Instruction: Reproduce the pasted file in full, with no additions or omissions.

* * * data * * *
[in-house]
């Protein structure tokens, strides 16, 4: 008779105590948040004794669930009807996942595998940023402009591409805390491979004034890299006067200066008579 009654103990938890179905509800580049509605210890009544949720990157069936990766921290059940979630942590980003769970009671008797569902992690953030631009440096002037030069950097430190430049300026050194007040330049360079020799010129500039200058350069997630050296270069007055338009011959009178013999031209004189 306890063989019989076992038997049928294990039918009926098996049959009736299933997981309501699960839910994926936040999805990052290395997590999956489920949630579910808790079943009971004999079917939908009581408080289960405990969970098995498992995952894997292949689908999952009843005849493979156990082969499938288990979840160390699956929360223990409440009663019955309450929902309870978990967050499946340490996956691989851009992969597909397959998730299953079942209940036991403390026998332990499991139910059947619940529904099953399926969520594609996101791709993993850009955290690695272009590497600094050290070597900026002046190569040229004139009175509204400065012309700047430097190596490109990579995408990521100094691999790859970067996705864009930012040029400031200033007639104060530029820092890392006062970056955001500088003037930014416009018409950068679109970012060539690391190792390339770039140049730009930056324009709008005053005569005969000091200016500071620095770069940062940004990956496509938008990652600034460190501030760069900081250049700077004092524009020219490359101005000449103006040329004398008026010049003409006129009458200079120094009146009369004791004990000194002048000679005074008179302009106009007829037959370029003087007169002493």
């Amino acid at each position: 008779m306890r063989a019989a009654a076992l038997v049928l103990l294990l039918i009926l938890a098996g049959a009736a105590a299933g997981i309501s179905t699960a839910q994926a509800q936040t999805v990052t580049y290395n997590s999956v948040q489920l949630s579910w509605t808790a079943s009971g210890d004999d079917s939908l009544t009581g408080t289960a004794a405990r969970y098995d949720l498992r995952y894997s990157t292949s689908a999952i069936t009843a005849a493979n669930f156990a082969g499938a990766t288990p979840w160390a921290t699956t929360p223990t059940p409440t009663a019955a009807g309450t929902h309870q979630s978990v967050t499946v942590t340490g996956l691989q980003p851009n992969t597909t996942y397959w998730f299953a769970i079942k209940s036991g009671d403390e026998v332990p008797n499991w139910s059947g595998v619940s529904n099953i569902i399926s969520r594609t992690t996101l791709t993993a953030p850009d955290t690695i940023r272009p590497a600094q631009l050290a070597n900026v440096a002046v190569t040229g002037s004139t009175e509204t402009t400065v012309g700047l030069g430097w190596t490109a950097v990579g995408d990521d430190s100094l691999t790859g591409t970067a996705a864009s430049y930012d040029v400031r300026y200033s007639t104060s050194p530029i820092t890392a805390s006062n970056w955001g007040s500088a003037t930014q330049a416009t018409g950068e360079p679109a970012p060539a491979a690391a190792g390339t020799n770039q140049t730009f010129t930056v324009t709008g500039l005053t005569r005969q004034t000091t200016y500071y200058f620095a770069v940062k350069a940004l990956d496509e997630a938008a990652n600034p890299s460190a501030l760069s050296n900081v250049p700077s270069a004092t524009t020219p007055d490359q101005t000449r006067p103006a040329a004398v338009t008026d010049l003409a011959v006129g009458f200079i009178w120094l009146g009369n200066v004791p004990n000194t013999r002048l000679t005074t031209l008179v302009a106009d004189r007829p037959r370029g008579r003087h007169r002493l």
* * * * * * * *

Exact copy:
[in-house]
């Protein structure tokens, strides 16, 4: 008779105590948040004794669930009807996942595998940023402009591409805390491979004034890299006067200066008579 009654103990938890179905509800580049509605210890009544949720990157069936990766921290059940979630942590980003769970009671008797569902992690953030631009440096002037030069950097430190430049300026050194007040330049360079020799010129500039200058350069997630050296270069007055338009011959009178013999031209004189 306890063989019989076992038997049928294990039918009926098996049959009736299933997981309501699960839910994926936040999805990052290395997590999956489920949630579910808790079943009971004999079917939908009581408080289960405990969970098995498992995952894997292949689908999952009843005849493979156990082969499938288990979840160390699956929360223990409440009663019955309450929902309870978990967050499946340490996956691989851009992969597909397959998730299953079942209940036991403390026998332990499991139910059947619940529904099953399926969520594609996101791709993993850009955290690695272009590497600094050290070597900026002046190569040229004139009175509204400065012309700047430097190596490109990579995408990521100094691999790859970067996705864009930012040029400031200033007639104060530029820092890392006062970056955001500088003037930014416009018409950068679109970012060539690391190792390339770039140049730009930056324009709008005053005569005969000091200016500071620095770069940062940004990956496509938008990652600034460190501030760069900081250049700077004092524009020219490359101005000449103006040329004398008026010049003409006129009458200079120094009146009369004791004990000194002048000679005074008179302009106009007829037959370029003087007169002493």
């Amino acid at each position: 008779m306890r063989a019989a009654a076992l038997v049928l103990l294990l039918i009926l938890a098996g049959a009736a105590a299933g997981i309501s179905t699960a839910q994926a509800q936040t999805v990052t580049y290395n997590s999956v948040q489920l949630s579910w509605t808790a079943s009971g210890d004999d079917s939908l009544t009581g408080t289960a004794a405990r969970y098995d949720l498992r995952y894997s990157t292949s689908a999952i069936t009843a005849a493979n669930f156990a082969g499938a990766t288990p979840w160390a921290t699956t929360p223990t059940p409440t009663a019955a009807g309450t929902h309870q979630s978990v967050t499946v942590t340490g996956l691989q980003p851009n992969t597909t996942y397959w998730f299953a769970i079942k209940s036991g009671d403390e026998v332990p008797n499991w139910s059947g595998v619940s529904n099953i569902i399926s969520r594609t992690t996101l791709t993993a953030p850009d955290t690695i940023r272009p590497a600094q631009l050290a070597n900026v440096a002046v190569t040229g002037s004139t009175e509204t402009t400065v012309g700047l030069g430097w190596t490109a950097v990579g995408d990521d430190s100094l691999t790859g591409t970067a996705a864009s430049y930012d040029v400031r300026y200033s007639t104060s050194p530029i820092t890392a805390s006062n970056w955001g007040s500088a003037t930014q330049a416009t018409g950068e360079p679109a970012p060539a491979a690391a190792g390339t020799n770039q140049t730009f010129t930056v324009t709008g500039l005053t005569r005969q004034t000091t200016y500071y200058f620095a770069v940062k350069a940004l990956d496509e997630a938008a990652n600034p890299s460190a501030l760069s050296n900081v250049p700077s270069a004092t524009t020219p007055d490359q101005t000449r006067p103006a040329a004398v338009t008026d010049l003409a011959v006129g009458f200079i009178w120094l009146g009369n200066v004791p004990n000194t013999r002048l000679t005074t031209l008179v302009a106009d004189r007829p037959r370029g008579r003087h007169r002493l």